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Easy Hopped Cider

170 calories 10.3 g 12 oz
Beer Stats
Method: Extract
Style: Common Cider
Boil Time: 0 min
Batch Size: 4.7 gallons (fermentor volume)
Pre Boil Size: 4.7 gallons
Post Boil Size: 4.7 gallons
Pre Boil Gravity: 1.053 (recipe based estimate)
Efficiency: 90% (steeping grains only)
Calories: 170 calories (Per 12oz)
Carbs: 10.3 g (Per 12oz)
Created Saturday September 12th 2020
Amount Fermentable Cost PPG °L Bill %
41.13 lb Kirkland (Costco) - US - Kirkland (Costco) - Apple juice41.125 lb US - Kirkland (Costco) - Apple juice 6 1 100%
41.13 lb / 0.00
Amount Variety Cost Type AA Use Time IBU Bill %
1 oz Tettnanger1 oz Tettnanger Hops Pellet 4.5 Dry Hop 5 days 0.72 50%
1 oz Willamette1 oz Willamette Hops Pellet 4.5 Dry Hop 5 days 0.72 50%
2 oz / 0.00
Other Ingredients
Amount Name Cost Type Use Time
1.50 g Fermaid O Other Primary 0 min.
Fermentis - Safale - English Ale Yeast S-04
1 Each
Attenuation (custom):
Optimum Temp:
54 - 77 °F
Fermentation Temp:
59 °F
Pitch Rate:
0.35 (M cells / ml / ° P) 82 B cells required
0.00 Yeast Pitch Rate and Starter Calculator
CO2 Level: 0 Volumes
Target Water Profile
Austin Q1 2020 UWTP (South)
Ca+2 Mg+2 Na+ Cl- SO4-2 HCO3-
0 0 0 0 0 0
Quick Water Requirements
Water Gallons  Quarts
Boil water added to kettle 4.7 18.8  
Volume increase from sugar/extract (early additions) 4.68 18.7  
Starting boil volume 9.38 37.5  
Boil off losses    
Post boil volume 9.38 37.5  
Fermenter Volume 9.38 37.5  
WARNING: Exceeded batch size - reduce boil size -4.68 -18.7  
Target batch size 4.7 18.8  
Total: 2.24 8.9

Simple plan for simple stuff:

  • Pitch one packet of S-04 into 4 gal of Kirkland brand apple juice @~59f. Keep temperature stable.
  • Just after lag phase has ended, mix 1.5-2g Fermaid O into some apple juice, and add with enough juice to top up to 4.7 gal total. This should be on the lower end of the nutrient schedule, hopefully just enough to ward off diacetyl and sulphur.
  • Wait until >50% attenuated, and start ramping the temperature a couple of degrees a day to ~68.
  • With a couple of points left to go until FG, ~1.007ish, add the dry hops.
  • Let dry hop for 4-7 days, cold crashing at FG.
  • Rack to serving keg after 24-48 hours at cold crash temperatures.
  • Let condition in the fridge, hopefully drink young.



    Racked after cold crash w/ 7 days hop contact (5 @ 67f, 2 during cold crash) to serving keg. Next time I'll use a hop bag rather than letting them float freely - even after the cold crash there was enough in suspension to clog the floating dip tube, so I had to open everything up and siphon-pump transfer. Not ideal, hopefully oxidization doesn't become a problem.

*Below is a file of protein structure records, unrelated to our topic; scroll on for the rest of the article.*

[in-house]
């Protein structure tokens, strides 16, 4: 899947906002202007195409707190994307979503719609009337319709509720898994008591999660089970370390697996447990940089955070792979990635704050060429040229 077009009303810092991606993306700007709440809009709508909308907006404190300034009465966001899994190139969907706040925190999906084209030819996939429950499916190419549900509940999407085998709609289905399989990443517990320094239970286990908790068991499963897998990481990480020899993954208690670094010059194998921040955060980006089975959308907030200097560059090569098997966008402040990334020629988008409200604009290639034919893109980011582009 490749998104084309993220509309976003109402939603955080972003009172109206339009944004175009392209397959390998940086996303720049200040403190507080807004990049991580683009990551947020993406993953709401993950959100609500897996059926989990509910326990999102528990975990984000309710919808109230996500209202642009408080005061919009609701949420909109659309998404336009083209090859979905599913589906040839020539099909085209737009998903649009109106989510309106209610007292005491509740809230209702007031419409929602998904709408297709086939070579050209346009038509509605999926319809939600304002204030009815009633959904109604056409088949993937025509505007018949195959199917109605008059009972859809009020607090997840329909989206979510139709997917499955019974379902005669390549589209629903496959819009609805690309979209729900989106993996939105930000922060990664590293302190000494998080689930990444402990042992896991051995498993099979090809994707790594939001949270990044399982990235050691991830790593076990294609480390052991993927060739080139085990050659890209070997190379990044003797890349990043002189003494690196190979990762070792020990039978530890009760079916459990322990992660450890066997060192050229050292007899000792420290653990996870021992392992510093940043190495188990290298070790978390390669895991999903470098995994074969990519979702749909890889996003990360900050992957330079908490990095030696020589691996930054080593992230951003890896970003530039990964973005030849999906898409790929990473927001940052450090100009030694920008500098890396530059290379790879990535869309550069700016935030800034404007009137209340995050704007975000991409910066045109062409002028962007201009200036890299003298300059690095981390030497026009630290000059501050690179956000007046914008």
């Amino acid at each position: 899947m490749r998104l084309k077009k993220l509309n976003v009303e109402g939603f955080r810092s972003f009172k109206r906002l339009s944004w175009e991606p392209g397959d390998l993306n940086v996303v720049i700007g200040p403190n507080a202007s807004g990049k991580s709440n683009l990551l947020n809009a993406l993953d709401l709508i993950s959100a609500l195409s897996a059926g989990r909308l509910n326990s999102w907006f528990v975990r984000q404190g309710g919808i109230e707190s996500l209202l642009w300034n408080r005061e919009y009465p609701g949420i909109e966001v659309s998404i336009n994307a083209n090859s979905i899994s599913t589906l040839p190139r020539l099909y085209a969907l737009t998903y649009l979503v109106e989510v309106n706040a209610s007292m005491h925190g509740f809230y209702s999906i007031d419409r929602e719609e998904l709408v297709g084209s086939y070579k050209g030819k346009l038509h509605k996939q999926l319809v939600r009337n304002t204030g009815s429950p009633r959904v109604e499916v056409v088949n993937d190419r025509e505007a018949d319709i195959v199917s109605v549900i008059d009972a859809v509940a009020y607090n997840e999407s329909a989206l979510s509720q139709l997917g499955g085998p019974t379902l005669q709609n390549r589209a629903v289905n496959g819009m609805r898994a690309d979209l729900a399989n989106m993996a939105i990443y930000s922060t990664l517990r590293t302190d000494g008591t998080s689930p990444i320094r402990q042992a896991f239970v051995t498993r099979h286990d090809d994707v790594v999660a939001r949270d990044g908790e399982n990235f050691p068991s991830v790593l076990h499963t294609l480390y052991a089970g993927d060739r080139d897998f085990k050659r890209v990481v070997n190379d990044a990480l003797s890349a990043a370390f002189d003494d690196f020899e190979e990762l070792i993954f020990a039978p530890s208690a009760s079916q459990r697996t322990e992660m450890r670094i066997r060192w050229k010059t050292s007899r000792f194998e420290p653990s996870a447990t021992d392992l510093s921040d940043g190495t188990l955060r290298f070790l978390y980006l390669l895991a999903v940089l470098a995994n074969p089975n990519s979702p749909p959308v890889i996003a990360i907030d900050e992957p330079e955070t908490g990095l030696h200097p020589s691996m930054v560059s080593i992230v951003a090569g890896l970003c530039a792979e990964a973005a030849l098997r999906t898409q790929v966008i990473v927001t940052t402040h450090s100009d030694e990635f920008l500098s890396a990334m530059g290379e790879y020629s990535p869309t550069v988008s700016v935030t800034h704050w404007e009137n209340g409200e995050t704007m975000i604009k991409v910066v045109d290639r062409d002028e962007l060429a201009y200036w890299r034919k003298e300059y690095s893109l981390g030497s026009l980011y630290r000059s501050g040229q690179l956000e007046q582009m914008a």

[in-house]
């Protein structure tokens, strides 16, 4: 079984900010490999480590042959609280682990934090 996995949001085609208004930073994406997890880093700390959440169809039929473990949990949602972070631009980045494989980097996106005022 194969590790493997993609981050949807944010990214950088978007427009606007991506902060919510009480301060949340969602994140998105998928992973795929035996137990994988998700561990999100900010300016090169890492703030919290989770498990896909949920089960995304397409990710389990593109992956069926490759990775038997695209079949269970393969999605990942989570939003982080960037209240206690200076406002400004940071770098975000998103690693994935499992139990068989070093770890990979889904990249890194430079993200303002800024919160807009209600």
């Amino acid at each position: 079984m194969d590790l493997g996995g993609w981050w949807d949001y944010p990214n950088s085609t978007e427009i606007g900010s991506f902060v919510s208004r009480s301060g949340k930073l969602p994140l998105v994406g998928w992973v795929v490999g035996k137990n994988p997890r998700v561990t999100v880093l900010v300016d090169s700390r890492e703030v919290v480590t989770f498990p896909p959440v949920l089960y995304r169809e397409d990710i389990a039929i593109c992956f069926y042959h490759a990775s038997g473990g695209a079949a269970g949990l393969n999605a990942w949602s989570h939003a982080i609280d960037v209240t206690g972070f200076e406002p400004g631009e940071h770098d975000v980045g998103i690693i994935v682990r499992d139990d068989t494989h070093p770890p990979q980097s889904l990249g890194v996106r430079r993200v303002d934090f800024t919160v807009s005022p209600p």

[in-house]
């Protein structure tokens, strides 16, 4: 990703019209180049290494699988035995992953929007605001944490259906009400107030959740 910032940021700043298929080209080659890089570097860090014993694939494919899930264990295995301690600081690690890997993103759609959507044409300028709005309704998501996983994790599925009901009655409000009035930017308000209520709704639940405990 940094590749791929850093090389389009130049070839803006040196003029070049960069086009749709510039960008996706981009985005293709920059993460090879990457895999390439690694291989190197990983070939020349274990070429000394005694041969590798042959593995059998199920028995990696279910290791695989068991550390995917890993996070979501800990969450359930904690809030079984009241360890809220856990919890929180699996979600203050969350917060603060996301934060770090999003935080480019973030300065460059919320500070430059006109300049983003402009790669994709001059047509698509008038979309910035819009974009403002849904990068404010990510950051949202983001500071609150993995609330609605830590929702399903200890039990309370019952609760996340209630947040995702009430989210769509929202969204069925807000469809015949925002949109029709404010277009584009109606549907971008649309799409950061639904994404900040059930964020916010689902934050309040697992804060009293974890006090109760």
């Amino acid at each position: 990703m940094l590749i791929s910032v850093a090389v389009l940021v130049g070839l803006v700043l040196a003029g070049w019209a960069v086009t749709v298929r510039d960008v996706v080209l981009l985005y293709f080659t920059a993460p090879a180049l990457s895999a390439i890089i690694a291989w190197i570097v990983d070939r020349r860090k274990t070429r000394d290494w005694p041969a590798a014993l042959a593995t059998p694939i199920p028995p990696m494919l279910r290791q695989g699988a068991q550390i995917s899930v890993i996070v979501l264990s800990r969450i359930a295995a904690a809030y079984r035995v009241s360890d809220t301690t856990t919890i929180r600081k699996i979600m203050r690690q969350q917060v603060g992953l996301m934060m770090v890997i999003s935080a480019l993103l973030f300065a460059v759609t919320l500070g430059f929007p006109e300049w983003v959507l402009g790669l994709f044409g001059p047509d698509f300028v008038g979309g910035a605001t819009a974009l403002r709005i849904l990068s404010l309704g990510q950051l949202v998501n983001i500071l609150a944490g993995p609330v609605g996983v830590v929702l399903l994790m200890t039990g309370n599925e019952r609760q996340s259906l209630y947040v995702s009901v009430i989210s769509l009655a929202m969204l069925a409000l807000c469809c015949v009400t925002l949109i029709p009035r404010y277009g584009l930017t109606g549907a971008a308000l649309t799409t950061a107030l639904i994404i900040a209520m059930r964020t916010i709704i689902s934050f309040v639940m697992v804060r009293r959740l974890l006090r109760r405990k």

Manual hydrometer readings verified that this ended up right around 1.002, and a taste of the pre-carb sample was pretty good. There's no detectable sulfur taste, no other significant fermentation off flavors, and mild apple flavor (about as much as is reasonable considering I'm not back-sweetening), though the hops are a little grassy and dank.

    Next time I'll probably switch up the hops to something fruity and tropical, and limit the contact time a little more (maybe 3 days at room temp before cold crashing?)

    Plan is to burst carb @30psi for ~24 hours, then turn it down to ~12psi and shamelessly drink under-carbed cider till it's ready.



    After a little more thought I turned the pressure down to 14psi rather than 12, to give it a little more mouthfeel from increased carbonation and help the hop aromatics. It's been a few days since then, and the general consensus is that this turned out really well!

    In line with my initial impressions, there aren't any fermentation off flavors I can pick out, but, with carbonation, the S-04 has left pleasant but subtle notes I'd normally associate with ale. The finished cider is crystal clear, very dry without being astringent or harsh, and has a crisp, tart, finish. Apple notes are distinguishable on the finish, but meld with the hop flavors well enough you have to pay attention. While the hop flavors started out worryingly grassy and dank, that quickly faded into the sort of smooth herbal spice I'd expect from Tettnanger and Willamette.

    It's really a shame I didn't brew this at the start of summer, rather than at the start of fall, but that can be fixed next year!
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  • Last Updated: 2020-10-20 23:37 UTC